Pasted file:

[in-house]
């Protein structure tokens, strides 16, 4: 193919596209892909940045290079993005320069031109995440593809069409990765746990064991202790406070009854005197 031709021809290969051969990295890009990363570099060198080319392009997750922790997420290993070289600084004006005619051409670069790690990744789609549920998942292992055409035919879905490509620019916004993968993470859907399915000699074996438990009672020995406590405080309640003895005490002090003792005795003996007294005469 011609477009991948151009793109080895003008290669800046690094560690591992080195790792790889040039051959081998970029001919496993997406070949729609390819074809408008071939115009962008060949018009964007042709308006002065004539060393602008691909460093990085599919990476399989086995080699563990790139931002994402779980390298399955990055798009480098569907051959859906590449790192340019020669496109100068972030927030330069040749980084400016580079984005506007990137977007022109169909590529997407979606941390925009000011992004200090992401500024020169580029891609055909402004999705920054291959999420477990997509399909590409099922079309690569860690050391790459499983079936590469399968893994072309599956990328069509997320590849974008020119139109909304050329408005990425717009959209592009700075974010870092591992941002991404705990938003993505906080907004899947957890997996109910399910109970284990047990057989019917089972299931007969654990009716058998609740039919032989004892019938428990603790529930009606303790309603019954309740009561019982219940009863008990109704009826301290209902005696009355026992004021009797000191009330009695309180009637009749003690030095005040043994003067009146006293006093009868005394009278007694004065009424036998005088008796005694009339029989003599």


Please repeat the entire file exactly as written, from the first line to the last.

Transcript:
[in-house]
């Protein structure tokens, strides 16, 4: 193919596209892909940045290079993005320069031109995440593809069409990765746990064991202790406070009854005197 031709021809290969051969990295890009990363570099060198080319392009997750922790997420290993070289600084004006005619051409670069790690990744789609549920998942292992055409035919879905490509620019916004993968993470859907399915000699074996438990009672020995406590405080309640003895005490002090003792005795003996007294005469 011609477009991948151009793109080895003008290669800046690094560690591992080195790792790889040039051959081998970029001919496993997406070949729609390819074809408008071939115009962008060949018009964007042709308006002065004539060393602008691909460093990085599919990476399989086995080699563990790139931002994402779980390298399955990055798009480098569907051959859906590449790192340019020669496109100068972030927030330069040749980084400016580079984005506007990137977007022109169909590529997407979606941390925009000011992004200090992401500024020169580029891609055909402004999705920054291959999420477990997509399909590409099922079309690569860690050391790459499983079936590469399968893994072309599956990328069509997320590849974008020119139109909304050329408005990425717009959209592009700075974010870092591992941002991404705990938003993505906080907004899947957890997996109910399910109970284990047990057989019917089972299931007969654990009716058998609740039919032989004892019938428990603790529930009606303790309603019954309740009561019982219940009863008990109704009826301290209902005696009355026992004021009797000191009330009695309180009637009749003690030095005040043994003067009146006293006093009868005394009278007694004065009424036998005088008796005694009339029989003599």